Kliment Kolesnikov Says Olympics Aren’t Everything, Shares Mental Health Perspective

Russian world record holder Kliment Kolesnikov spoke openly on the perspective he gives to the Olympics and competition as a whole in a recent interview with TASS, saying that putting too much emphasis on swimming can weigh down other aspects of life.

Kolesnikov, 23, said that while the Olympics remain the highest level an athlete strives for, centering your identity solely around sport can lead to mental health struggles.

“It has not lost its meaning as a whole, the Olympics remains the best thing that can happen in the life of an athlete, but it is no longer the meaning of life – there is no need to connect them,” Kolesnikov said (via translation).

“By doing this, people then begin to suffer from depression. The right approach to this is: ‘It’s just like a competition, after which you forget about it all. Besides the Olympics and swimming, there are other things you can do and enjoy’.”

Kolesnikov made his Olympic debut in Tokyo, winning an individual silver medal in the men’s 100 backstroke (52.00) and an individual bronze in the 100 freestyle (47.44) while representing the Russian Olympic Committee (ROC).

He said that after experiencing the Games, they “absolutely” lost a bit of their luster in his mind.

“And not because sanctions were imposed. This happened immediately after the Olympic Games. Then my opinion about everything changed,” he said.

“You prepare for them as a boy who has a dream to get there and win. But in the end, you find yourself in a tough, reality-filled adult life, in which you understand that you are interesting only when you show something. Therefore, I rethought my goals and objectives – I just try to get the thrill of swimming, setting my personal bests and records peace.

“If you look at it from the perspective of an athlete, the Olympics are a cool competition, in terms of organization it’s an unattainable level: it’s cool to be part of the swimming community, to see guys from different countries. But looking at it from the outside after the performance, and understanding what this led to, it becomes awkward.”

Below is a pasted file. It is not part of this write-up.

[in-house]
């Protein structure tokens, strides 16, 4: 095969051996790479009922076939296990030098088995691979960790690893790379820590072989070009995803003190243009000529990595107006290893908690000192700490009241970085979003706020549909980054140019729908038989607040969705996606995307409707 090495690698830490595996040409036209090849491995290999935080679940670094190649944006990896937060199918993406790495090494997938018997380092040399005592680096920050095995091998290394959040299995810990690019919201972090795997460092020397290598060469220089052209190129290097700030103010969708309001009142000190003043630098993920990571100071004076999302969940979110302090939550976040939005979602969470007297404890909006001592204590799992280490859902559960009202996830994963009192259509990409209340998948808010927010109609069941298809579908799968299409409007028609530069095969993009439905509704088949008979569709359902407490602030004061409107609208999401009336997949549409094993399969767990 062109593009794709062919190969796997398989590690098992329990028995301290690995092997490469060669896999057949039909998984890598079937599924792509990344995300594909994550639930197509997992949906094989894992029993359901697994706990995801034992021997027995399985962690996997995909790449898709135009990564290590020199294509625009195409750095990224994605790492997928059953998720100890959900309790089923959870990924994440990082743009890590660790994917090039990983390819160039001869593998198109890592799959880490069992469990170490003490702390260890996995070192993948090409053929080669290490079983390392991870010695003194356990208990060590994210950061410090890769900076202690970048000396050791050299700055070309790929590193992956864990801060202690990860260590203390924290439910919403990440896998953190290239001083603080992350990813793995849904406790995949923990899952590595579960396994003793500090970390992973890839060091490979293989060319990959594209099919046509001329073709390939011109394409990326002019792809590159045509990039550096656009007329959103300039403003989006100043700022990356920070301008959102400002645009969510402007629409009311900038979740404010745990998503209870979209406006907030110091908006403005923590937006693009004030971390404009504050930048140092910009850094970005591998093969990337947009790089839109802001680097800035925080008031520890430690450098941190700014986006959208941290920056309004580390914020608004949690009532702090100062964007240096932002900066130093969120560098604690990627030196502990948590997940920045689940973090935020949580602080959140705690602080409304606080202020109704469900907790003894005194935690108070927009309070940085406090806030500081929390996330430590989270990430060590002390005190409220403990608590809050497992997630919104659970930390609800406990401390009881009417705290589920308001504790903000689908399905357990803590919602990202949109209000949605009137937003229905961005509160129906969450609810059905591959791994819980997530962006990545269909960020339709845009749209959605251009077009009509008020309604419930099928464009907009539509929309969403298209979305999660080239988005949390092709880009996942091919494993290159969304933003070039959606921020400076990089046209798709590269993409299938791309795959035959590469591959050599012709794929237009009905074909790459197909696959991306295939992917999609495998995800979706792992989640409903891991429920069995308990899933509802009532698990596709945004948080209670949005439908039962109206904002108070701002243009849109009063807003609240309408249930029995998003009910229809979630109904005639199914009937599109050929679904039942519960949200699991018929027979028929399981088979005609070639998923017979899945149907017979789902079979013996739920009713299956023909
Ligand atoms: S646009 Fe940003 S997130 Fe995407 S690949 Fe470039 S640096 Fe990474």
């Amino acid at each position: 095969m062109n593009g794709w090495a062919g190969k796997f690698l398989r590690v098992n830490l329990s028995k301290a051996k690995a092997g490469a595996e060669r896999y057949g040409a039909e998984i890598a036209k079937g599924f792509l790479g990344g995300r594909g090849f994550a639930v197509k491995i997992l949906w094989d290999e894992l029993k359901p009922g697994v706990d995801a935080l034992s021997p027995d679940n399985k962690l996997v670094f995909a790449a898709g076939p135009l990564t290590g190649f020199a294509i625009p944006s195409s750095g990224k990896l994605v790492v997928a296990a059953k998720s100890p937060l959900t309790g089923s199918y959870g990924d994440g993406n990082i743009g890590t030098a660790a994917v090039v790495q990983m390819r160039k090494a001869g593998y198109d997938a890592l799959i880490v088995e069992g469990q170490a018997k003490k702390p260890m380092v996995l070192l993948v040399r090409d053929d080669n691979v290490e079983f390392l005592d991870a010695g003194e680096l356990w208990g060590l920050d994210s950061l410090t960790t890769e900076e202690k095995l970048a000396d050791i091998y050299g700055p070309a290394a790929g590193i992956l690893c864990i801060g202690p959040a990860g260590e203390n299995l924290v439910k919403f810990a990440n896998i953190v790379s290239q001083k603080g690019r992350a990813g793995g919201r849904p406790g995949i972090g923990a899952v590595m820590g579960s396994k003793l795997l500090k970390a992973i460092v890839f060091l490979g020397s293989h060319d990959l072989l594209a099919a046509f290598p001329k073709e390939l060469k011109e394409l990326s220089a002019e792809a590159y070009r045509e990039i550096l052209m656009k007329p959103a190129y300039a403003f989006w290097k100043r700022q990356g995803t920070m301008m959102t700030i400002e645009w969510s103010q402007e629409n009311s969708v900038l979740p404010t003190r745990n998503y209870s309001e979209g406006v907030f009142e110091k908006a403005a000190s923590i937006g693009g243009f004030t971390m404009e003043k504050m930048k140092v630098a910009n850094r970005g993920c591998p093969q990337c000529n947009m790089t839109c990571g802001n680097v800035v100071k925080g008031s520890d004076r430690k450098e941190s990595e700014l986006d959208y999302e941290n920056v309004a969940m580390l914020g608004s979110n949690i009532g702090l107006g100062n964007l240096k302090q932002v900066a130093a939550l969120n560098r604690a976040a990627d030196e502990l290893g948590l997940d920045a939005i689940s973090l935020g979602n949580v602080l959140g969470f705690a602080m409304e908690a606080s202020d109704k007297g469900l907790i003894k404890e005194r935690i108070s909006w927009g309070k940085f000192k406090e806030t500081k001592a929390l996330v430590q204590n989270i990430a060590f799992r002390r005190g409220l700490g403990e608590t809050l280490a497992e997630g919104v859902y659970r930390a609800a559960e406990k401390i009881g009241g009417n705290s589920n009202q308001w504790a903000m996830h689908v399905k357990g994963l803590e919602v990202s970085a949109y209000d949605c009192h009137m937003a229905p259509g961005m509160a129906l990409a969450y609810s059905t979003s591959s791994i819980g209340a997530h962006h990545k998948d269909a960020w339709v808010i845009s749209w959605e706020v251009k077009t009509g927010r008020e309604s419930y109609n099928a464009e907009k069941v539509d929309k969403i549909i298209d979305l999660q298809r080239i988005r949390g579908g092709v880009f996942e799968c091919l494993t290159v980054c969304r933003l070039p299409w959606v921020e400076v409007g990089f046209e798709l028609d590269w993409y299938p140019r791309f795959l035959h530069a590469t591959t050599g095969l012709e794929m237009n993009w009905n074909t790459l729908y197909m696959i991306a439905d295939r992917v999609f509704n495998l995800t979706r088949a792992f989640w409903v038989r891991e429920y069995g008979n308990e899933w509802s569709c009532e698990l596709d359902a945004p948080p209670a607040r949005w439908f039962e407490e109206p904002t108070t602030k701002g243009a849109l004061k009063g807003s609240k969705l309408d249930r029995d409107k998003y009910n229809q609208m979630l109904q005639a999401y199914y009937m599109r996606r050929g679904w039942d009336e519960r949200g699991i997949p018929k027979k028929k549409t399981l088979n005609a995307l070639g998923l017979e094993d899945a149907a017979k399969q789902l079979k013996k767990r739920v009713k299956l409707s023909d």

Since Russian swimmers were banned from international meets in March 2022, Kolesnikov has still been thriving in domestic competition, including breaking the world record in the men’s 50 back in both short course meters (22.11) and long course meters (23.55) within the last 12 months.

He also swam a time of 51.82 in the 100 back (LCM) that ranks #2 all-time.

Russian athlete’s status on competing at the 2024 Olympics in Paris is still up in the air, though even if they do become eligible to compete, it will be as individual neutral athletes.

Last week, Russian Olympic Committee (ROC) Director Vladimir Sengleyev said it was unlikely Russia would be eligible to compete at either the 2024 or 2026 Games.

All-Russian Swimming Federation President Vladimir Salnikov has been vocal about his stance against Russian athletes competing as neutrals.

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2 months ago